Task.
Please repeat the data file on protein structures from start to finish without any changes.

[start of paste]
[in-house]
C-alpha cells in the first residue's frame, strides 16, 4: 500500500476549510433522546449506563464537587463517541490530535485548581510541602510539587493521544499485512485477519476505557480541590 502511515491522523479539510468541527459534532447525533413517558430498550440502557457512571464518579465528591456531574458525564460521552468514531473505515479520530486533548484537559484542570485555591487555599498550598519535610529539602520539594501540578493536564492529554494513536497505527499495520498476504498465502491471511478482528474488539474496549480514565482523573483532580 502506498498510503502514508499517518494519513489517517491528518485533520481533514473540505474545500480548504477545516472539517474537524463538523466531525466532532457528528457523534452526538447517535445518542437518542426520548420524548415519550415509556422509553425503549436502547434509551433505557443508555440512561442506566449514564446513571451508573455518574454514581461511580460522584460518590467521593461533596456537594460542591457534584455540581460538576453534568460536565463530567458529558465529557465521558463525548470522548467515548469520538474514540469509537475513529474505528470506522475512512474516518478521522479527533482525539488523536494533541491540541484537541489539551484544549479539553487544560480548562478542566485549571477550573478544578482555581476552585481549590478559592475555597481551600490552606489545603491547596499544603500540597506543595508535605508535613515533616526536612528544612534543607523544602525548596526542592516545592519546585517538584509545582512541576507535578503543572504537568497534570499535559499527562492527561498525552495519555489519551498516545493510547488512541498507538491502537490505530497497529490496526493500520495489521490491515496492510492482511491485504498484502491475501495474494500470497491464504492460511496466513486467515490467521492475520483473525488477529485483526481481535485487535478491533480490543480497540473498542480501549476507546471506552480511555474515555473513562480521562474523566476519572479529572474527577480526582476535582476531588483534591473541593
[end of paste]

[in-house]
C-alpha cells in the first residue's frame, strides 16, 4: 500500500476549510433522546449506563464537587463517541490530535485548581510541602510539587493521544499485512485477519476505557480541590 502511515491522523479539510468541527459534532447525533413517558430498550440502557457512571464518579465528591456531574458525564460521552468514531473505515479520530486533548484537559484542570485555591487555599498550598519535610529539602520539594501540578493536564492529554494513536497505527499495520498476504498465502491471511478482528474488539474496549480514565482523573483532580 502506498498510503502514508499517518494519513489517517491528518485533520481533514473540505474545500480548504477545516472539517474537524463538523466531525466532532457528528457523534452526538447517535445518542437518542426520548420524548415519550415509556422509553425503549436502547434509551433505557443508555440512561442506566449514564446513571451508573455518574454514581461511580460522584460518590467521593461533596456537594460542591457534584455540581460538576453534568460536565463530567458529558465529557465521558463525548470522548467515548469520538474514540469509537475513529474505528470506522475512512474516518478521522479527533482525539488523536494533541491540541484537541489539551484544549479539553487544560480548562478542566485549571477550573478544578482555581476552585481549590478559592475555597481551600490552606489545603491547596499544603500540597506543595508535605508535613515533616526536612528544612534543607523544602525548596526542592516545592519546585517538584509545582512541576507535578503543572504537568497534570499535559499527562492527561498525552495519555489519551498516545493510547488512541498507538491502537490505530497497529490496526493500520495489521490491515496492510492482511491485504498484502491475501495474494500470497491464504492460511496466513486467515490467521492475520483473525488477529485483526481481535485487535478491533480490543480497540473498542480501549476507546471506552480511555474515555473513562480521562474523566476519572479529572474527577480526582476535582476531588483534591473541593